So, why have I revived it? Well, I really only wanted to have it as a means of "contact" on long overseas trips and I have not really had one of those since this blog finished last time. Certainly, I had a wonderful trip to Serbia, Macedonia and, briefly, Albania earlier this year which I thoroughly enjoyed although it was not really of a long enough duration to warrant re-opening this. The reason I mention this and it is, unusually for me, relevant is that it was a VT meet. VT meet, I hear you cry? Well, actually I don't since there is probably nobody reading this and I am deluding myself again or else, if you are there, you are thinking VT is some sort of odd disease. Actually, it is not, it is a travel website that I contribute to and love very dearly. I have no idea how to do hyperlinks on this blog so you will have to cut and paste www.virtualtourist.com . When you go there, go to the "Meet Members" section, type in member name planxty and voila, there I will be.
I know this will sound odd but on VT we have meetings all over the world. Yes, yes, I know your Mother told you not to meet strangers you met online and that is very good advice for a teenager but that is what I do. I had a delightful lunch today in a Thai restaurant in Makati in Manila with a lovely group comprising a Canadian couple in their sixties celebrating 40 years of happy marriage, a lunatic Dane called Claus who cycled from Copenhagen to Tirana (Albania) for fun once and a Singaporean business woman currently employed here. Good friends all.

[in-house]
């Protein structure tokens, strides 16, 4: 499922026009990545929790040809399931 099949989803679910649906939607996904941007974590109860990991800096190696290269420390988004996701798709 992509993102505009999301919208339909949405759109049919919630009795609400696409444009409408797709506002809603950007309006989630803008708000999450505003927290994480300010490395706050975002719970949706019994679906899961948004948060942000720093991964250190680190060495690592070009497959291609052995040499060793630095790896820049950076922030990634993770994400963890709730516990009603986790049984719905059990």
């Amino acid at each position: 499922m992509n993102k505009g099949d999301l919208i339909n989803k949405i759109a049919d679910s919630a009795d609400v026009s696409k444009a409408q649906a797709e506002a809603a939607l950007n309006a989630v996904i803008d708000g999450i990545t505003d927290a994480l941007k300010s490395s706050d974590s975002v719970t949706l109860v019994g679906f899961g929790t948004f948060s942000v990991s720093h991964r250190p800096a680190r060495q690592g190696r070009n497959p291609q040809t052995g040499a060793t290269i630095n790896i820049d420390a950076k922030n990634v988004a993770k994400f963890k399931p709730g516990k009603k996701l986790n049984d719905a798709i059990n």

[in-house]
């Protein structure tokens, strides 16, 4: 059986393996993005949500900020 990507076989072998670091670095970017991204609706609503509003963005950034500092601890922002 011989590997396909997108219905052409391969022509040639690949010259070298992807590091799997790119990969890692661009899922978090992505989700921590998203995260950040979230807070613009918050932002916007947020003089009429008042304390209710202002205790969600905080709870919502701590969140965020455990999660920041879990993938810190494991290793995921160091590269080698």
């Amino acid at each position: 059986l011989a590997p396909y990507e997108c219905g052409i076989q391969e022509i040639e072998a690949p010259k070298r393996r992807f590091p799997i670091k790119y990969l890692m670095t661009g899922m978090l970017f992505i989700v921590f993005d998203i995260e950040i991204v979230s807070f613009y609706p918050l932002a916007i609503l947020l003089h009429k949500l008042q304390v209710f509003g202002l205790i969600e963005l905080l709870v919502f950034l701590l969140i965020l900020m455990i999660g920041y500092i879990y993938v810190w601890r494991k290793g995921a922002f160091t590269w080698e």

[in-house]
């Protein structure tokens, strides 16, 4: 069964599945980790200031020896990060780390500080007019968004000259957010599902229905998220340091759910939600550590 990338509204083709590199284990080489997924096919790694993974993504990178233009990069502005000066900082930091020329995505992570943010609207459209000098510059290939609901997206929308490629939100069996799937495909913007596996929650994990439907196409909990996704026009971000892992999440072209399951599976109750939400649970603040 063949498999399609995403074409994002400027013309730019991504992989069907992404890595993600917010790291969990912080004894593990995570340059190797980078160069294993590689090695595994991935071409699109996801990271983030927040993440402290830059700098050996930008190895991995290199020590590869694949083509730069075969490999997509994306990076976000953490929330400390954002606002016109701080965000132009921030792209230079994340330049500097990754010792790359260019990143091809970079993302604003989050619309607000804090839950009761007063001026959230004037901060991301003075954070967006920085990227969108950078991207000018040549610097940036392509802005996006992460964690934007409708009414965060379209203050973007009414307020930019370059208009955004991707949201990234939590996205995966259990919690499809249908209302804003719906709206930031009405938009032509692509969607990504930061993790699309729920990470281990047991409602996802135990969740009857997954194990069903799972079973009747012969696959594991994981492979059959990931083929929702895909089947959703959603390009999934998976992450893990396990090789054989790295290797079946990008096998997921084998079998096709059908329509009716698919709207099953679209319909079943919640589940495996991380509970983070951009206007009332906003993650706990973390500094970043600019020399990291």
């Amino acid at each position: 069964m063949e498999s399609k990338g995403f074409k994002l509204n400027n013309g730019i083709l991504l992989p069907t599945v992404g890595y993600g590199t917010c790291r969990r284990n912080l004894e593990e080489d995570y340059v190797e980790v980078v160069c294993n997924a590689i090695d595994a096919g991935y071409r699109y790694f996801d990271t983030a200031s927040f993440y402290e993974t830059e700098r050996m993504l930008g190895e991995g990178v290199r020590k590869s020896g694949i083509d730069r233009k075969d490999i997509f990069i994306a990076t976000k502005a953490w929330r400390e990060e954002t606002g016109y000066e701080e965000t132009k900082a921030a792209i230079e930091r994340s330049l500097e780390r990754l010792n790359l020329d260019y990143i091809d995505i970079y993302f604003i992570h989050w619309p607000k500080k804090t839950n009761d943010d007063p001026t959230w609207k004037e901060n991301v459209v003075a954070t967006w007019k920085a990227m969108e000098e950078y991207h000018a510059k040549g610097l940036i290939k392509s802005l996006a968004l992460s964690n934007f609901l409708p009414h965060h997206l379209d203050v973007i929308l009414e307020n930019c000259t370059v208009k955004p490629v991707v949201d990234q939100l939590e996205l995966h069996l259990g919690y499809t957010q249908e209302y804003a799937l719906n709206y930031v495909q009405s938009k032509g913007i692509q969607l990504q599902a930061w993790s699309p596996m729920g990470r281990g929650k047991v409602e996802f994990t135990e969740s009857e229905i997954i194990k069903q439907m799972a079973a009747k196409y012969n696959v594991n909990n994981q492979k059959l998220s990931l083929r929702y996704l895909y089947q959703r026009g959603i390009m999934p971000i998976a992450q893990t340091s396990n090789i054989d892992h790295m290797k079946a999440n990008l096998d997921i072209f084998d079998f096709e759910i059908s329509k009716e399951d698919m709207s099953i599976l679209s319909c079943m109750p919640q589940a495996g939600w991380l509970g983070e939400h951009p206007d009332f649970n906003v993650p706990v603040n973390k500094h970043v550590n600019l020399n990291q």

OK, so I have blown my big line, you know where I am now. I am in the Philippines, a place I have long wanted to visit, so another one ticked off the list. Unfortunately, the list is still very long, I don't think I'll ever do all I want to but you can only do so much and I have been very lucky to have visited the places I have.. So here I am, going for dinner and traditional Philippino entertainment tomorrow with about 30 like-minded people, many of whom I have met already, some I know online and some I have never even heard of. Happy days indeed. On Friday I fly to Boracay for the big meeting proper.
Apparently Boracay is one of those "paradise" islands you see in glossy magazines in dentists waiting rooms but are probably too.preoccupied about your imminent root canal work to appreciate. I'll let you know what the reality is in due course. We have a weekend of beach parties, music (I've already been co-opted to play, along with a Danish professional pianist), island hopping on local fishing boats and the Ati Atihan festival (google it) which is apparently like a mini Rio Carneval and one of the most important festivals in the Philippines. It all sounds good to me and thanks for coming back if any of you have, I Will try to keep up to date here.